I last ran on March 17 and had pain in my right leg so bad I had to shut it down. As such I decided to start at the bottom to determine what is the source/contributing factor/problem that is keeping me off the trail and the treadmill. First stop, the podiatrist. I figured that I was finally paying the piper for 30 years of running with these flat feet of mine. The diagnosis was not at ALL what I expected but if you run, it is a sad sorry badge of honor/horror to earn. This is how it went down.
Me: Look, I have flat feet, pain in my hip, knee, back and sometimes leg. Are my flat feet the problem?
Him: Maybe. Do your feet ever hurt?
Me: Sometimes. They hurt when I’m not even on them. In fact I’ve wrapped my feet at night to ease the pain so I can sleep.
So the doctor starts poking around in the area of where my arch is supposed to be.
Him: Does that hurt?
Me: It wasn’t until you started poking around.
Then he dropped the P bomb on me.
“You’ve got plantar fasciiatis” I’m like WHAT????? I say to him, I thought that the pain from it was felt in the heel and he says “it is for the majority of people but a small percentage of people, particularly those with flat feet feel it pain in the arch”. There was some minor wailing and gnashing of teeth with that diagnosis and prescription — no running, inserts all day, foot and achilles stretching, NSAIDs and ice on the bottom of my feet. When he showed me those inserts I told him flat-out, “dude you are messing with my Diva, I have NO shoes other than gym shoes that those will fit.”
What is plantar fasciiatis?
Plantar fasciitis (PLAN-tur fas-e-I-tis) is one of the most common causes of heel pain. It involves pain and inflammation of a thick band of tissue, called the plantar fascia, that runs across the bottom of your foot and connects your heel bone to your toes.
Plantar fasciitis commonly causes stabbing pain that usually occurs with your very first steps in the morning. Once your foot limbers up, the pain of plantar fasciitis normally decreases, but it may return after long periods of standing or after getting up from a seated position.
Plantar fasciitis is particularly common in runners. In addition, people who are overweight and those who wear shoes with inadequate support are at risk of plantar fasciitis. (Mayo Clinic).
The paragraph above makes me a winner (read loser) in the fasciitis sweepstakes as I meet all of the criteria. I’ve had about a week to sulk and rebel and have settled into the realization that compliance is necessary in order to walk let alone run without pain after the fact. The stretching hasn’t been a problem, the inserts feel pretty good in gym shoes and I’ve decided to try the half-soles for dress shoes. However let me be really clear ice on the bottom of one’s feet is NOT the business, but I’m doing it.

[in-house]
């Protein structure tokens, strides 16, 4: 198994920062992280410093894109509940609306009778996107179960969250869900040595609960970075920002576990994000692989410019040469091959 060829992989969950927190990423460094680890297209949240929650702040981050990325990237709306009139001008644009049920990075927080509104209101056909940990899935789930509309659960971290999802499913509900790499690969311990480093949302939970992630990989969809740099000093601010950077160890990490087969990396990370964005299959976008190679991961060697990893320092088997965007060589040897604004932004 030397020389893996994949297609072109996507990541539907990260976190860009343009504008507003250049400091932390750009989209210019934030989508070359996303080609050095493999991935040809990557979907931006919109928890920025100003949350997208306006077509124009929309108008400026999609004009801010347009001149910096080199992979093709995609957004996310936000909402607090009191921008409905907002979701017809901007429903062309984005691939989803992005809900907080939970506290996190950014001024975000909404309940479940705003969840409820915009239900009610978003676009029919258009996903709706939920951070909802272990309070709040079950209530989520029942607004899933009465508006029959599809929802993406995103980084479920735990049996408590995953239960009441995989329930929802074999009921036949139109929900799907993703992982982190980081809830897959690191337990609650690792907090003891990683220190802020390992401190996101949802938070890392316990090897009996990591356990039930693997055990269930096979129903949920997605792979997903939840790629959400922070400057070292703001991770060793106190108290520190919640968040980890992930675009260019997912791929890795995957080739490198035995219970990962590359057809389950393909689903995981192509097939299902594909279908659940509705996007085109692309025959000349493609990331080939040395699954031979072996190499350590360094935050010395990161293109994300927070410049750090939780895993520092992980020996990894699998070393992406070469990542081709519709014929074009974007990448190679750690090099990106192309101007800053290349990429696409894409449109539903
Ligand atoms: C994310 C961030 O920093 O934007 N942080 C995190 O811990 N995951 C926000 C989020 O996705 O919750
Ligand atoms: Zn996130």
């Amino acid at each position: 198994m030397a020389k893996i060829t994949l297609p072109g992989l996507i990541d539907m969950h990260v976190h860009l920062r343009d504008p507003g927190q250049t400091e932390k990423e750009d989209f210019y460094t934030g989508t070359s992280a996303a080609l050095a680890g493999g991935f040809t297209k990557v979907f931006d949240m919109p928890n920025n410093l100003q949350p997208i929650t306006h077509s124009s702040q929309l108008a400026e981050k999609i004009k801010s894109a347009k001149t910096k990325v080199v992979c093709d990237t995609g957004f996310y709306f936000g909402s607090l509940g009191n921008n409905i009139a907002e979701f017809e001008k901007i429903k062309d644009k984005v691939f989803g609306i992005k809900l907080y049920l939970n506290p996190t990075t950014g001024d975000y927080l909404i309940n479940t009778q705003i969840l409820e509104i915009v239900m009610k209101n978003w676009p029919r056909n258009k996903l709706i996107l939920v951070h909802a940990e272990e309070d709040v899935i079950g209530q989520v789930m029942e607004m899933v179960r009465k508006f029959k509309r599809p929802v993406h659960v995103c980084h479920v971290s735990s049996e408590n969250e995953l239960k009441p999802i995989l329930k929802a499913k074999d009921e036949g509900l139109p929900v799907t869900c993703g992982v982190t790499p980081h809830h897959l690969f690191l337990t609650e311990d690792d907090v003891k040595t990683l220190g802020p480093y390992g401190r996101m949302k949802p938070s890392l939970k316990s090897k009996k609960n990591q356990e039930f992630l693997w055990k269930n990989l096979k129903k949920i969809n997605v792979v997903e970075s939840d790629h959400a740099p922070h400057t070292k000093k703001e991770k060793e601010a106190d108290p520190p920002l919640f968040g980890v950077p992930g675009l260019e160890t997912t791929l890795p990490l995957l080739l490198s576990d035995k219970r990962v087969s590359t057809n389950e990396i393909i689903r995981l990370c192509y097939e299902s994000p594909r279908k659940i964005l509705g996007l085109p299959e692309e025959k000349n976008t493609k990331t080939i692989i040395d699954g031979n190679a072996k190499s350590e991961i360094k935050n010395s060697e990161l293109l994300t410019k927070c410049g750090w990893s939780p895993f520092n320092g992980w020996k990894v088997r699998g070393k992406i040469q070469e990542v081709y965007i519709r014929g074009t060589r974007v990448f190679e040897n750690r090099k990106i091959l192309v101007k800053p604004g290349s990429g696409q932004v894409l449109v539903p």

So I ask you runners, sportsmen and gymrats out there, have you ever had plantar fasciitis? How did you treat it. and how long was your recovery. Let me know in the comments on Twitter or on Google+.
Until next time see you at the gym, I can still lift 🙂
At age 47 I learned how to swim.
Why didn’t I learn before? Didn’t feel the need. Though it was mandatory in high school non-swimmers only had to float and kick the width of the pool with held breath to pass. I passed and proceeded to spend the rest of my days sunbathing by the pool. Until now.
I was always scared of deep water and didn’t understand the whole breathing thing. I still don’t have it down and deep water isn’t my preferred hang out place but I hope it will be soon because I actually quite love the water. So the work continues.
You see you can teach an old broad new tricks. You too can try something new for your fitness program if you just let go of all the stuff, get clearance from your physician and jump in, the water is just fine even 12 feet of it. One guy made it fine for me, my instructor Michael Mooney at West Gwinnett Park and Aquatic Center. He is patient, pushy and funny all at the same time which made for an exceptional instructional experience. Thanks Michael.
Until next time, see you at the pool where you’ll see me continuing to practice this whole turn your body and breathe thing while singing “Psychoalphadiscobetabioaquadoloop”.
- steroid injections which failed at relieving the back pain but ended up improving my asthma symptoms
- chiropractic manipulation – which helped tremendously but required weekly visits that were not covered by insurance
- major weight loss – which eliminated the chronic pain
- oral steroids (which are making me bats#$% crazy)
- rest and, wait for it …
- losing 10 pounds as my current level of exertion may be too much at my current weight
Thus far I’ve taken the pills and stayed out of the gym, practiced yoga (the only exercise permissible) and have been contemplating how to address my diet in order to lose some more weight. I’m not pleased but will do it, and will seek a nutritionist since I’m diabetic and exercise five days a week. In other words, I am actually complying with doctor’s orders 🙂
I hope that none of you are dealing with any injuries during this festive season. If you are, I hope you’re on the mend, complying with the prescribed treatment(s) and enjoying your family and friends. On the bright side, if you’re sidelined from the gym/road/court etc, that gives you more time to spend with the folks you love.
Until next time see you somewhere, anywhere other than the doctor’s office 😉
How it all goes down
- Do not participate in X activity for # amount of time
- Follow X treatment plan for # amount of time
- After treatment is complete you may return to activity but do so gradually and build up.
- At the first sign of pain stop.
What have I learned?
What about you? Does your mind over power your body and make you exercise when it’s probably best for you to refrain? If so were you able to break out of that pattern of behavior? What did you do. Let me know in the comments and until next time,